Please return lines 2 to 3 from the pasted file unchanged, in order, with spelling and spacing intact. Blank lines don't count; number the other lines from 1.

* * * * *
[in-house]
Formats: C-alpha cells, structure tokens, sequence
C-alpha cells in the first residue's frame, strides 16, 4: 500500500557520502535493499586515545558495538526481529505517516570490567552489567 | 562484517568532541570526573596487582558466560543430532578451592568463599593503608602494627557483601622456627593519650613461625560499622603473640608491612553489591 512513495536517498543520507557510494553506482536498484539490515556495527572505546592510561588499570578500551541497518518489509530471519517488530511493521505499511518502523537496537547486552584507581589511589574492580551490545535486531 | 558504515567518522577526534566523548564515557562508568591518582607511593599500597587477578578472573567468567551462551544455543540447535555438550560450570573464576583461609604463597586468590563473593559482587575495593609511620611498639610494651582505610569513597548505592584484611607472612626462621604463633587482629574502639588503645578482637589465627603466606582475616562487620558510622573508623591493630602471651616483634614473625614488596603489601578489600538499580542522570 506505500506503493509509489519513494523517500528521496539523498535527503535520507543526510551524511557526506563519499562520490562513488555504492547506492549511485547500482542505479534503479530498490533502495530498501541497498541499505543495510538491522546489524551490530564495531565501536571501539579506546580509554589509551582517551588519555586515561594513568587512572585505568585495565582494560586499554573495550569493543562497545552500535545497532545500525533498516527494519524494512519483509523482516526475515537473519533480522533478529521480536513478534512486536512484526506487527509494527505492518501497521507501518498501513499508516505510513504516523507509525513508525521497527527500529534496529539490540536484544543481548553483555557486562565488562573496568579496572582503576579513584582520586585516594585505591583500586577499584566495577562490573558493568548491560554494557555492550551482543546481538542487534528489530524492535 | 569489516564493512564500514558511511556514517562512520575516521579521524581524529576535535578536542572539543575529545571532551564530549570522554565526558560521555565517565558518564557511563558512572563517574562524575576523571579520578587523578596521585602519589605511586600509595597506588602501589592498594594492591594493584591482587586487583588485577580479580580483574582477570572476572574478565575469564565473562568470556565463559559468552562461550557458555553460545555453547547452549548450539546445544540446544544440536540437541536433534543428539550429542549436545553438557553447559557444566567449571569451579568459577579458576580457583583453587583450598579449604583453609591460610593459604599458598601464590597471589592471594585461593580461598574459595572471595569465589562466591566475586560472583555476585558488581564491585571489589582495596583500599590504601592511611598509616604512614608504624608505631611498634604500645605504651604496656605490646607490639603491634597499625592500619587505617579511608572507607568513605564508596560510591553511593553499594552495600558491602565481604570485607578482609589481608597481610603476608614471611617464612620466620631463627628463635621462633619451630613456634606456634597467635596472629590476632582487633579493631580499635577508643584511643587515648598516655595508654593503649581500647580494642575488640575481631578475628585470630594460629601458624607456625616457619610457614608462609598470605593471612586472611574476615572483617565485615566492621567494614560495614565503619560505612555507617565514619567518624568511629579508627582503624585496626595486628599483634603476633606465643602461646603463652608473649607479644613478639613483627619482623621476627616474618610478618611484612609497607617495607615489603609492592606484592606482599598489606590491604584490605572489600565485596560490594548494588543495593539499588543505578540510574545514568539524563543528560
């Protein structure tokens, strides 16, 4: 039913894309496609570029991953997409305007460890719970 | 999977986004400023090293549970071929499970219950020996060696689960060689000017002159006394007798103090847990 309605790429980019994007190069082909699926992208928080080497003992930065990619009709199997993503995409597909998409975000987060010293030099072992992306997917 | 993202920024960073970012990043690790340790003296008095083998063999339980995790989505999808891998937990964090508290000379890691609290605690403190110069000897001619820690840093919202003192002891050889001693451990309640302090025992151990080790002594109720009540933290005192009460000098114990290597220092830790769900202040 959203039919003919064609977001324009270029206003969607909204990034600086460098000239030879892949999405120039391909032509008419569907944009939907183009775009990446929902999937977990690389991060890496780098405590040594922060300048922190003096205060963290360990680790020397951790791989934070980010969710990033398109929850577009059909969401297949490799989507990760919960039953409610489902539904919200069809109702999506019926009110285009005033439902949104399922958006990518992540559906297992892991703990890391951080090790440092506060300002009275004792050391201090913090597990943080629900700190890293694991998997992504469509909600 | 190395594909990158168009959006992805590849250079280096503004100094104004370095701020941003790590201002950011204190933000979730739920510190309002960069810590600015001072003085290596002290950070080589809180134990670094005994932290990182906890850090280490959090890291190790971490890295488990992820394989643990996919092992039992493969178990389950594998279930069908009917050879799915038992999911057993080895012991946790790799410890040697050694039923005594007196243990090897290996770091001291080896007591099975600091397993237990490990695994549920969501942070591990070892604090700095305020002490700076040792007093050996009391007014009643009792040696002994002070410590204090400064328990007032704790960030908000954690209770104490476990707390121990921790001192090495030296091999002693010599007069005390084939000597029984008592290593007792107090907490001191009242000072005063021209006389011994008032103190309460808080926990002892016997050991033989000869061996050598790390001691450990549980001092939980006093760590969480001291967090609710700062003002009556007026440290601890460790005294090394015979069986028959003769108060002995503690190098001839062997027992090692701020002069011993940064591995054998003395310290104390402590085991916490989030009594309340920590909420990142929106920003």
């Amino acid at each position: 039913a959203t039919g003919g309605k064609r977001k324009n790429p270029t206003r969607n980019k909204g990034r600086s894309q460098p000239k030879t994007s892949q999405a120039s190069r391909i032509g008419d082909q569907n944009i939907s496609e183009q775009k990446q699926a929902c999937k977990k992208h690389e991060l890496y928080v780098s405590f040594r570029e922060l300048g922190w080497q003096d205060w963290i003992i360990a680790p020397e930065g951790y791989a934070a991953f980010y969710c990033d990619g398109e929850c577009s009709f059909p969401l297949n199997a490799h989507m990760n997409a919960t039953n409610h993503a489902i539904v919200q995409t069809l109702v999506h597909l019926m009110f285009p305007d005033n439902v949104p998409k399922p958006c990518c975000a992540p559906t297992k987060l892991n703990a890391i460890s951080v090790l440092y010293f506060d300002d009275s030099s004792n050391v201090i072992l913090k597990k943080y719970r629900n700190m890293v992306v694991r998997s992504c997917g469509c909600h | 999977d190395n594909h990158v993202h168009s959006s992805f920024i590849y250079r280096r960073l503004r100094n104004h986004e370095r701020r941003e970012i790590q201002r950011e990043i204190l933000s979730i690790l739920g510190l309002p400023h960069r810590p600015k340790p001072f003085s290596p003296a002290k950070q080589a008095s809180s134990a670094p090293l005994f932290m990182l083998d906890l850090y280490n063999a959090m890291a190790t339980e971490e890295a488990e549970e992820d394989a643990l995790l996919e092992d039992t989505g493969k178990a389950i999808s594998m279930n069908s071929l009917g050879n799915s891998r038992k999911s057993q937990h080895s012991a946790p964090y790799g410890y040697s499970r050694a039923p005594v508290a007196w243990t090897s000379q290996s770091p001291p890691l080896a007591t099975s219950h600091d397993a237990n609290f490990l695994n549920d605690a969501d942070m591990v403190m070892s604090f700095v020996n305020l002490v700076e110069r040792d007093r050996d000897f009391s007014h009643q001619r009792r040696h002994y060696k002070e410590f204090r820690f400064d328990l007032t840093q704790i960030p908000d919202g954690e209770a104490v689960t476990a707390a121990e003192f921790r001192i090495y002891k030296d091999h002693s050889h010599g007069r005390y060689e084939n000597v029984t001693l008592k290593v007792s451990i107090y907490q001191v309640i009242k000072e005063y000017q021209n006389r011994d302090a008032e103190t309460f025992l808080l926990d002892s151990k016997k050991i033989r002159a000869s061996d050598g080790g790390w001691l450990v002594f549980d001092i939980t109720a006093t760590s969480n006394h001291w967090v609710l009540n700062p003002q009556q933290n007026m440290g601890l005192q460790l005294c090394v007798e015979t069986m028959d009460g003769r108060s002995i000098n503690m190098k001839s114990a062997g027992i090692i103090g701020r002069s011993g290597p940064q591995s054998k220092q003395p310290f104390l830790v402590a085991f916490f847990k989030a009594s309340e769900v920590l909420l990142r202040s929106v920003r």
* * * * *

Formats: C-alpha cells, structure tokens, sequence
C-alpha cells in the first residue's frame, strides 16, 4: 500500500557520502535493499586515545558495538526481529505517516570490567552489567 | 562484517568532541570526573596487582558466560543430532578451592568463599593503608602494627557483601622456627593519650613461625560499622603473640608491612553489591 512513495536517498543520507557510494553506482536498484539490515556495527572505546592510561588499570578500551541497518518489509530471519517488530511493521505499511518502523537496537547486552584507581589511589574492580551490545535486531 | 558504515567518522577526534566523548564515557562508568591518582607511593599500597587477578578472573567468567551462551544455543540447535555438550560450570573464576583461609604463597586468590563473593559482587575495593609511620611498639610494651582505610569513597548505592584484611607472612626462621604463633587482629574502639588503645578482637589465627603466606582475616562487620558510622573508623591493630602471651616483634614473625614488596603489601578489600538499580542522570 506505500506503493509509489519513494523517500528521496539523498535527503535520507543526510551524511557526506563519499562520490562513488555504492547506492549511485547500482542505479534503479530498490533502495530498501541497498541499505543495510538491522546489524551490530564495531565501536571501539579506546580509554589509551582517551588519555586515561594513568587512572585505568585495565582494560586499554573495550569493543562497545552500535545497532545500525533498516527494519524494512519483509523482516526475515537473519533480522533478529521480536513478534512486536512484526506487527509494527505492518501497521507501518498501513499508516505510513504516523507509525513508525521497527527500529534496529539490540536484544543481548553483555557486562565488562573496568579496572582503576579513584582520586585516594585505591583500586577499584566495577562490573558493568548491560554494557555492550551482543546481538542487534528489530524492535 | 569489516564493512564500514558511511556514517562512520575516521579521524581524529576535535578536542572539543575529545571532551564530549570522554565526558560521555565517565558518564557511563558512572563517574562524575576523571579520578587523578596521585602519589605511586600509595597506588602501589592498594594492591594493584591482587586487583588485577580479580580483574582477570572476572574478565575469564565473562568470556565463559559468552562461550557458555553460545555453547547452549548450539546445544540446544544440536540437541536433534543428539550429542549436545553438557553447559557444566567449571569451579568459577579458576580457583583453587583450598579449604583453609591460610593459604599458598601464590597471589592471594585461593580461598574459595572471595569465589562466591566475586560472583555476585558488581564491585571489589582495596583500599590504601592511611598509616604512614608504624608505631611498634604500645605504651604496656605490646607490639603491634597499625592500619587505617579511608572507607568513605564508596560510591553511593553499594552495600558491602565481604570485607578482609589481608597481610603476608614471611617464612620466620631463627628463635621462633619451630613456634606456634597467635596472629590476632582487633579493631580499635577508643584511643587515648598516655595508654593503649581500647580494642575488640575481631578475628585470630594460629601458624607456625616457619610457614608462609598470605593471612586472611574476615572483617565485615566492621567494614560495614565503619560505612555507617565514619567518624568511629579508627582503624585496626595486628599483634603476633606465643602461646603463652608473649607479644613478639613483627619482623621476627616474618610478618611484612609497607617495607615489603609492592606484592606482599598489606590491604584490605572489600565485596560490594548494588543495593539499588543505578540510574545514568539524563543528560